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Rachael Zimlich is a freelance writer in Cleveland, Ohio. She writes regularly for Contemporary Pediatrics, Managed Healthcare Executive, and Medical Economics.
A European study reveals that obesity criteria used by the American Academy of Pediatrics to diagnose pediatric hypertension helps identify more children at risk of cardiovascular disease.
Criteria to classify children and young adults as hypertensive should be changed to reflect the status of overweight and obese children with high blood pressure who don’t meet current guidelines, according to a recent report.
The recommendation was made in a study published in the European Journal of Preventive Cardiology, and suggests that the European Society of Hypertension (ESH) criteria-last updated in 2016-must be updated again to address the increased cardiovascular risk faced by overweight and obese teenagers currently considered nonhypertensive under current ESH guidelines.
The study evaluated children and teenagers aged 6 to 16 years who were overweight or obese and classified as nonhypertensive under current ESH guidance. Researchers applied both ESH criteria from 2016 and American Academy of Pediatrics (AAP) guidelines from 2017 to these children and teenagers, considering additional cardiovascular and health information. When AAP criteria were applied to the study group, 11% were classified as hypertensive. These participants tended to be older with lower high-density lipoprotein levels, higher body mass index, and other risk factors when compared with those participants who were classified as nonhypertensive under both current ESH and AAP criteria.
Additionally, researchers note that children and adolescents who fell into the hypertensive group when AAP criteria were applied-but continued to be nonhypertensive under ESH criteria-had greater insulin resistance, high total cholesterol to HDL-C ratios, and higher rates of left ventricular hypertrophy.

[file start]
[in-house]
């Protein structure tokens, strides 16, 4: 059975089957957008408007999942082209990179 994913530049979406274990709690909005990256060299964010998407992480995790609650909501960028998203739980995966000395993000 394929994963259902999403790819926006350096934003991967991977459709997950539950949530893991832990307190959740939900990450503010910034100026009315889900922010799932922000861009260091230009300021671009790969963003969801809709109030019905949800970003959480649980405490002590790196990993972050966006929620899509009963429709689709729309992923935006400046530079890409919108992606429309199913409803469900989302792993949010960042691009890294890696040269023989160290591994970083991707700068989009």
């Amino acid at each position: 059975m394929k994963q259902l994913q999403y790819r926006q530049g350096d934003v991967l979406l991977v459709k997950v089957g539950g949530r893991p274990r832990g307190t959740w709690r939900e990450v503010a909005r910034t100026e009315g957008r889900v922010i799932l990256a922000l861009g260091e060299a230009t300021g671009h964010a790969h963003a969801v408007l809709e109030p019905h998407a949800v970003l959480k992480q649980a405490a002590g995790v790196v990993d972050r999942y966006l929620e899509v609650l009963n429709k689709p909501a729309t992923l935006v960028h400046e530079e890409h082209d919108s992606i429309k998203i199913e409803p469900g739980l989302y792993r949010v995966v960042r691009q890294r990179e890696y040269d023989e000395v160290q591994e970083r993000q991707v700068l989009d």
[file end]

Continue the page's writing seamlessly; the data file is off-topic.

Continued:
The researchers suggest that by adapting ESH criteria to better match current AAP criteria, more high-risk children and teenagers could benefit from early identification of hypertension and better avoidance of the progression of cardiovascular damage.
Hypertension and cardiovascular risk
Giuliana Valerio, MD, PhD, associate professor of pediatrics at the Parthenope University of Naples, Italy, and one of the study authors, says that the lower blood pressure threshold to classify children and teenagers as hypertensive in the AAP guidelines helped to classify more children and adolescents with high risk factors.
“As a result of the lowered blood pressure cutoffs, the 2017 AAP criteria allowed us to identify more obese children and teenagers with insulin-resistance and atherogenic dyslipidemia who would have been missed using the ESH criteria,” she says. “In addition, children and adolescents reclassified as hypertensive by the 2017 AAP criteria, but normotensive by the old criteria, also have higher odds of left ventricular hypertrophy than individuals classified as nonhypertensive by both criteria.”
The plan now is to request ESH to officially update its criteria, noting that having 2 different sets of criteria for hypertension in children is both “confusing and detrimental.” The ability to identify these children and adolescents early and accurately is essential, she adds.
“The association between obesity, abnormal cardiometabolic risk factors, hypertension, and left ventricular hypertrophy represents a threatening cluster in children and adolescents and should not be overlooked because appropriate management can decrease cardiovascular risk,” Valerio says.